So once again we have survived.

Phantasm

PHANTASM stands alone in American horror – even of 1979 – because of its emphasis on the fuckin weird. Many horror movies are about the fear of a dude with a knife or ax. That makes sense. We know his immediate goal and why it threatens us. Or sometimes it’s supernatural, or it’s a monster. That brings in the fear of the unknown, but we still sort of know most of the time. It’s gonna bite us.

But PHANTASM creeps us out by giving us a bad guy our minds aren’t used to wrapping around: a mean old man at a funeral home who is unusually strong, bleeds yellow, his body parts can turn into bugs, he commands deadly flying metal orbs, and he steals bodies from graveyards and crushes them into weird little dwarves in Jawa robes who do his bidding. It’s a scheme we have seen in less than 50 movies in the entire history of cinema up until this point so it isn’t worn out yet.

PhantasmIt doesn’t hurt that the hero, Mike, is a kid, a loner orphan who spies on his cool older brother Jody because he (correctly) suspects he’s gonna ditch him again. He accidentally sees some of the weird shit going on in the funeral home but when he tries to tell his brother it has the feel of the kids who, to make life more interesting, start saying that their neighbor is a witch or the house at the end of the street is haunted. So you can’t blame Jody for not believing him. But this movie, although completely deadpan and never outwardly comedic, has a hilarious way of dealing with that. First Jody suggests what Mike saw was “probably just a gopher in heat.” Later he asks “Are you sure it wasn’t that retarded kid Timmy up the street?” Then Mike gets chased by the Tall Man, slams a door on his hand, and slices off his fingers. The fingers are alive though and try to crawl away like worms, but he catches one in a box and brings it to his brother. Jody peeks into the box. Is it still in there? Is it still alive? Yes, it wiggles around. He shuts the box. “Okay, I believe you.”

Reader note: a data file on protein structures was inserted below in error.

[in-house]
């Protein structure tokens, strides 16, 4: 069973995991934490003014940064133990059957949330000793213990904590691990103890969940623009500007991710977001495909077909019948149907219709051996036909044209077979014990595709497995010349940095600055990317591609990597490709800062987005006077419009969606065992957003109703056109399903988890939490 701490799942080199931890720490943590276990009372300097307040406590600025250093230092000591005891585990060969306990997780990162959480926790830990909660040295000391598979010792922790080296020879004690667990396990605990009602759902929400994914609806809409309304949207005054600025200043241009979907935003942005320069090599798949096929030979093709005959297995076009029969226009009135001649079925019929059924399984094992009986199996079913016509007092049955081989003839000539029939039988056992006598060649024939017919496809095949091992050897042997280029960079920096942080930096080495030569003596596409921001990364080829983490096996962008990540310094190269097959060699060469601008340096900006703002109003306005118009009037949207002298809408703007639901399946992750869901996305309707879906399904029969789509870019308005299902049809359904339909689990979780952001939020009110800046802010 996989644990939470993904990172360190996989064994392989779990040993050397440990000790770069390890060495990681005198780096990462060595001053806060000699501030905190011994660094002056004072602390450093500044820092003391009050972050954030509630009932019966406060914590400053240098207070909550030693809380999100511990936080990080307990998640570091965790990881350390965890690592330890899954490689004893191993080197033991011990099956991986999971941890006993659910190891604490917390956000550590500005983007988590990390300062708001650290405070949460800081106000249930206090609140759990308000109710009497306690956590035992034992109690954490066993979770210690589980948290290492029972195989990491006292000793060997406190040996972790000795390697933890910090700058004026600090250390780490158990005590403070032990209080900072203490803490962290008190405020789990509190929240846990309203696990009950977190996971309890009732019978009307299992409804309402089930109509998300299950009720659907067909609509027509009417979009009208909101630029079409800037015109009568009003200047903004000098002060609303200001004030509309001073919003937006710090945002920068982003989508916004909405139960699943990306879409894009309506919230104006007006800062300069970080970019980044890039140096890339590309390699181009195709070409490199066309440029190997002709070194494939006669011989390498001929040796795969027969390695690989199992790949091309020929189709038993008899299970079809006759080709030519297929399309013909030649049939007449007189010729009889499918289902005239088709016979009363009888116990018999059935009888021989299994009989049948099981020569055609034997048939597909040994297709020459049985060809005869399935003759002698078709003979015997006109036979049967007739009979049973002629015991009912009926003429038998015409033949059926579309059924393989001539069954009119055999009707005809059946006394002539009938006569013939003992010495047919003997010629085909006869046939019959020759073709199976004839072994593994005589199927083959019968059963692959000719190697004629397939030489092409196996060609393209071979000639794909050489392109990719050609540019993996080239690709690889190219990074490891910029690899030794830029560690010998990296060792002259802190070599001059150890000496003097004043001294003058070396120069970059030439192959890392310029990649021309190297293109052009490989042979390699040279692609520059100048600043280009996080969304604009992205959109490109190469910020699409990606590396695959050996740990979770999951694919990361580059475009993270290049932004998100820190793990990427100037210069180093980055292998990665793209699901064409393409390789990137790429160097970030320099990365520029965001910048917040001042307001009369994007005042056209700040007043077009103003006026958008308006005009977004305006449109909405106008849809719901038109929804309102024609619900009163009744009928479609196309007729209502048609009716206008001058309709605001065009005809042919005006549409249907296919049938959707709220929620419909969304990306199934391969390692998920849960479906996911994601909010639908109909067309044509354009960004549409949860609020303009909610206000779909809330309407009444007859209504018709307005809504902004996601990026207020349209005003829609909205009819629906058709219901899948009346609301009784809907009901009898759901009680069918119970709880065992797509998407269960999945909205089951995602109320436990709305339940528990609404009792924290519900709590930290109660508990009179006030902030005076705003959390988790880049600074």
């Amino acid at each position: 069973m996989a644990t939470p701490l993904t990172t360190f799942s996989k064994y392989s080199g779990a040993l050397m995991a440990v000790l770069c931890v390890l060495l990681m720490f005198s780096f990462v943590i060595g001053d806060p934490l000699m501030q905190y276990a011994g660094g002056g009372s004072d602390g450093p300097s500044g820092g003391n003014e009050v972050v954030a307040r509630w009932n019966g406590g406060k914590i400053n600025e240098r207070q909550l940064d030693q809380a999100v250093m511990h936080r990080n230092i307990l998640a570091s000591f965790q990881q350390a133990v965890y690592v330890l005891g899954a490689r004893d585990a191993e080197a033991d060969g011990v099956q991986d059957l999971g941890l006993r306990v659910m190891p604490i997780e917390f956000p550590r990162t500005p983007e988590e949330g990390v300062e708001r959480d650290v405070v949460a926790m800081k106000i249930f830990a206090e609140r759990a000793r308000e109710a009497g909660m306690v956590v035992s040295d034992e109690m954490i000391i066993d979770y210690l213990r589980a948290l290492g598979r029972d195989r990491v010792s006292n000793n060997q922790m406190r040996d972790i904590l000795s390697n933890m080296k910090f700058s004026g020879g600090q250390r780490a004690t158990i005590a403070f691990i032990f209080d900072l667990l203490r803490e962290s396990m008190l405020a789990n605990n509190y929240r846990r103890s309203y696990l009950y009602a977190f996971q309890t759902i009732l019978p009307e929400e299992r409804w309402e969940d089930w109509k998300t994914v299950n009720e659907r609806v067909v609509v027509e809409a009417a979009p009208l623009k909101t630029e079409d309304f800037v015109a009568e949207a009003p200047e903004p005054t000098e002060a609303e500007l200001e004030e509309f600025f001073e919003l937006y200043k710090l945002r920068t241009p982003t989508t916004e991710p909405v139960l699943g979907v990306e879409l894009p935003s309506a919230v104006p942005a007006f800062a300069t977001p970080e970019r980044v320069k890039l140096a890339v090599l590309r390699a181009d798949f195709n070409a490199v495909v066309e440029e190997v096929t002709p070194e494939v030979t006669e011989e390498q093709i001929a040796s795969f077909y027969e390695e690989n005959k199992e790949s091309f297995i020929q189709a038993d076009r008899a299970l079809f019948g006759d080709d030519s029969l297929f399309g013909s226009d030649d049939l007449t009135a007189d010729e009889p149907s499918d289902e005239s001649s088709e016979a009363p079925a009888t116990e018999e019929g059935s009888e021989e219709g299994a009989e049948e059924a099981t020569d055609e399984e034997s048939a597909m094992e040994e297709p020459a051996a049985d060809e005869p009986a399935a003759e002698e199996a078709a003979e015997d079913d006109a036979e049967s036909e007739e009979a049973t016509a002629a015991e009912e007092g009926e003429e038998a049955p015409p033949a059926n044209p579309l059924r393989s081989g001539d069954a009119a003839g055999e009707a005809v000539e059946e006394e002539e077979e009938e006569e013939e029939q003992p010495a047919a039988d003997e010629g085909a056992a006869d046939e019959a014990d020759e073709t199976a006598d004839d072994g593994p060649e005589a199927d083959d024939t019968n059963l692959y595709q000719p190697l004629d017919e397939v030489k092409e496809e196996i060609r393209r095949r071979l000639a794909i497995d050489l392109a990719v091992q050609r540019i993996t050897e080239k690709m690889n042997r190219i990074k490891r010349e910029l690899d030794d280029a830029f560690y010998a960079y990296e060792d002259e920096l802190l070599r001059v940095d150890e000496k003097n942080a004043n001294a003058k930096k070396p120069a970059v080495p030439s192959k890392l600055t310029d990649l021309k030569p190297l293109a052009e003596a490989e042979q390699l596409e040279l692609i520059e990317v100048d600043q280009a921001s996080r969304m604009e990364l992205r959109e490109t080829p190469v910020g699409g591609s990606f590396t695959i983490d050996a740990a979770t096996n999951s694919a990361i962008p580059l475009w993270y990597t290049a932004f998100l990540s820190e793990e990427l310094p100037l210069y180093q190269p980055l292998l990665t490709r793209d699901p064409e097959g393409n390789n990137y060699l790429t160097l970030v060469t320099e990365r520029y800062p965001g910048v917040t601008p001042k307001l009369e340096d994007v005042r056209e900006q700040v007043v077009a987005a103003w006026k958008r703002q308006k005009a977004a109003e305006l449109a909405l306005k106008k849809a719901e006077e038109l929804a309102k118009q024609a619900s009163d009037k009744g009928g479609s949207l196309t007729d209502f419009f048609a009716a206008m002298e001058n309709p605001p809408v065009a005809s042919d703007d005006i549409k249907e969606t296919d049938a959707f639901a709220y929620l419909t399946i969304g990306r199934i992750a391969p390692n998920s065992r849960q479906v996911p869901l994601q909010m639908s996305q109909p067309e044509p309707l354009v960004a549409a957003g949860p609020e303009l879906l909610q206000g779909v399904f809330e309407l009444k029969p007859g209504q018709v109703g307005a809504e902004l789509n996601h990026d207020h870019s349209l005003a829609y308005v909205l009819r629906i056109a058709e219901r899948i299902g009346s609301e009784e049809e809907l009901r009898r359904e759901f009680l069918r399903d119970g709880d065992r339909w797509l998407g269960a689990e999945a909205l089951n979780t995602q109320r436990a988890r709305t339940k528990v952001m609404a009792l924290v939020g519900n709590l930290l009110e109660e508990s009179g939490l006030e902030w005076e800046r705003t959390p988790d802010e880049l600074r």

And that’s all we need to transition from the “nobody will ever believe me” part of the story to the “let’s hunt it down and kill it” part.

The budget is tiny, but they were smart about how to make the cheesy effects work. They’re so surreal they have kind of a shock factor – you’re not used to a metal sphere shooting at your head. And the weird shit happens pretty frequently, there’s not as much sitting around talking as you might expect. The repetitive, sort of Goblin-esque keyboard score adds to the eeriness.

Even at the climax it doesn’t turn into standard horror. The Tall Man has a portal into another world, the kid’s sidekick (Reggie Bannister) is a middle-aged, guitar playing ice cream truck driver who is a survivor of male pattern baldness, and the kid uses such horror-fighting techniques as attaching a bullet to the end of a hammer and hitting it. Not exactly by-the-numbers cat-and-mouse-shit.

This is a truly inventive and enjoyable little movie, there’s not really another one like it. But I’m not sure what Phantasm means.

VERN has been reviewing movies since 1999 and is the author of the books SEAGALOGY: A STUDY OF THE ASS-KICKING FILMS OF STEVEN SEAGAL, YIPPEE KI-YAY MOVIEGOER!: WRITINGS ON BRUCE WILLIS, BADASS CINEMA AND OTHER IMPORTANT TOPICS and NIKETOWN: A NOVEL. His horror-action novel WORM ON A HOOK will arrive later this year.
This entry was posted on Thursday, October 30th, 2008 at 7:45 pm and is filed under Horror, Reviews. You can follow any responses to this entry through the RSS 2.0 feed. You can leave a response, or trackback from your own site.

6 Responses to “Phantasm”

  1. Caught the remaster of this over at the Amazon VOD. I’ve only seen it maybe once prior, so I don’t have well-grooved memories of how crappy the old, pre-remastered version was, but it certainly looks and sounds pretty good. I did not read up to remind myself of the plot or spoilers, so pretty much all I remembered was Angus Scrimm, plus the ball, plus the dwarves. I had no recollection of the basic plot or climax or the relative screen time of the aforementioned Scrimm, ball, or dwarves.

    SPOILERS for a 35+ years-old film